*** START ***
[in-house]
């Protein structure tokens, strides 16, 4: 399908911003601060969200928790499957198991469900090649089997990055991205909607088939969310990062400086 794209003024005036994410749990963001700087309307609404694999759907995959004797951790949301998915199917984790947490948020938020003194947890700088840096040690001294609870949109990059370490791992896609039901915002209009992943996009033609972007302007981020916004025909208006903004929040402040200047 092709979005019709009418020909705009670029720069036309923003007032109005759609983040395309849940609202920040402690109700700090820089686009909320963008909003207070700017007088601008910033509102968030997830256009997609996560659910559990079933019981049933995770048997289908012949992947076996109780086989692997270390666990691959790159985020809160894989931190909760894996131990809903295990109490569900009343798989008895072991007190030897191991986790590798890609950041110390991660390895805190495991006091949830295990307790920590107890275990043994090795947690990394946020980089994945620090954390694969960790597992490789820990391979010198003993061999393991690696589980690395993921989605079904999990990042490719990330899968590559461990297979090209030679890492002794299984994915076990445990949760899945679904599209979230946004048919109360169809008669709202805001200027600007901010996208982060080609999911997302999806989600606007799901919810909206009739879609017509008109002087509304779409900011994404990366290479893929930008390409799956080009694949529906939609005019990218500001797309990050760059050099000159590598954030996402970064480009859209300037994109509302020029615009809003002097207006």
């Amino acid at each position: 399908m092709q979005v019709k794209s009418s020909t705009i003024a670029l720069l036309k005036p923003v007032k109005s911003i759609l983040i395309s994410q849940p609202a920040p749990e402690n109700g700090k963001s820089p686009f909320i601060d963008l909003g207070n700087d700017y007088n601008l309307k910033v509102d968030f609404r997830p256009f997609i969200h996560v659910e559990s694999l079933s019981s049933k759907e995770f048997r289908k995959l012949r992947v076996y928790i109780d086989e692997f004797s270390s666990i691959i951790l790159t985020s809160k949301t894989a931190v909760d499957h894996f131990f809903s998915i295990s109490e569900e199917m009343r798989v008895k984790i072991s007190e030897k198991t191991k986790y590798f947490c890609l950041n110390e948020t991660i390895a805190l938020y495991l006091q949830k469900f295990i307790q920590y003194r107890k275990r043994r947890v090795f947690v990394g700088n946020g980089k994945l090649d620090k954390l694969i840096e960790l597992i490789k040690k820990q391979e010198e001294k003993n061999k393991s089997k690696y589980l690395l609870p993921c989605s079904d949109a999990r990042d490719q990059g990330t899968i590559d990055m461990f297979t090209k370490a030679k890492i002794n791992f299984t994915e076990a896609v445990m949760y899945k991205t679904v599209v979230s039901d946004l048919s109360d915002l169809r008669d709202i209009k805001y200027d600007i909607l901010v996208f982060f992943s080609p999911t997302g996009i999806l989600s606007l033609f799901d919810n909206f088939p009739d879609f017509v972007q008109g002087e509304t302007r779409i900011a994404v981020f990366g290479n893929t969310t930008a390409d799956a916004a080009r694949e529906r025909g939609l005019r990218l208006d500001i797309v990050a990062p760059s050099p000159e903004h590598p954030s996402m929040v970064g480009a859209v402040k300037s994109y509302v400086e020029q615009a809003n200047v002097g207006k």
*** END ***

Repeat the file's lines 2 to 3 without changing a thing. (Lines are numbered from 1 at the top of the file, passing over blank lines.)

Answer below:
């Protein structure tokens, strides 16, 4: 399908911003601060969200928790499957198991469900090649089997990055991205909607088939969310990062400086 794209003024005036994410749990963001700087309307609404694999759907995959004797951790949301998915199917984790947490948020938020003194947890700088840096040690001294609870949109990059370490791992896609039901915002209009992943996009033609972007302007981020916004025909208006903004929040402040200047 092709979005019709009418020909705009670029720069036309923003007032109005759609983040395309849940609202920040402690109700700090820089686009909320963008909003207070700017007088601008910033509102968030997830256009997609996560659910559990079933019981049933995770048997289908012949992947076996109780086989692997270390666990691959790159985020809160894989931190909760894996131990809903295990109490569900009343798989008895072991007190030897191991986790590798890609950041110390991660390895805190495991006091949830295990307790920590107890275990043994090795947690990394946020980089994945620090954390694969960790597992490789820990391979010198003993061999393991690696589980690395993921989605079904999990990042490719990330899968590559461990297979090209030679890492002794299984994915076990445990949760899945679904599209979230946004048919109360169809008669709202805001200027600007901010996208982060080609999911997302999806989600606007799901919810909206009739879609017509008109002087509304779409900011994404990366290479893929930008390409799956080009694949529906939609005019990218500001797309990050760059050099000159590598954030996402970064480009859209300037994109509302020029615009809003002097207006």
């Amino acid at each position: 399908m092709q979005v019709k794209s009418s020909t705009i003024a670029l720069l036309k005036p923003v007032k109005s911003i759609l983040i395309s994410q849940p609202a920040p749990e402690n109700g700090k963001s820089p686009f909320i601060d963008l909003g207070n700087d700017y007088n601008l309307k910033v509102d968030f609404r997830p256009f997609i969200h996560v659910e559990s694999l079933s019981s049933k759907e995770f048997r289908k995959l012949r992947v076996y928790i109780d086989e692997f004797s270390s666990i691959i951790l790159t985020s809160k949301t894989a931190v909760d499957h894996f131990f809903s998915i295990s109490e569900e199917m009343r798989v008895k984790i072991s007190e030897k198991t191991k986790y590798f947490c890609l950041n110390e948020t991660i390895a805190l938020y495991l006091q949830k469900f295990i307790q920590y003194r107890k275990r043994r947890v090795f947690v990394g700088n946020g980089k994945l090649d620090k954390l694969i840096e960790l597992i490789k040690k820990q391979e010198e001294k003993n061999k393991s089997k690696y589980l690395l609870p993921c989605s079904d949109a999990r990042d490719q990059g990330t899968i590559d990055m461990f297979t090209k370490a030679k890492i002794n791992f299984t994915e076990a896609v445990m949760y899945k991205t679904v599209v979230s039901d946004l048919s109360d915002l169809r008669d709202i209009k805001y200027d600007i909607l901010v996208f982060f992943s080609p999911t997302g996009i999806l989600s606007l033609f799901d919810n909206f088939p009739d879609f017509v972007q008109g002087e509304t302007r779409i900011a994404v981020f990366g290479n893929t969310t930008a390409d799956a916004a080009r694949e529906r025909g939609l005019r990218l208006d500001i797309v990050a990062p760059s050099p000159e903004h590598p954030s996402m929040v970064g480009a859209v402040k300037s994109y509302v400086e020029q615009a809003n200047v002097g207006k």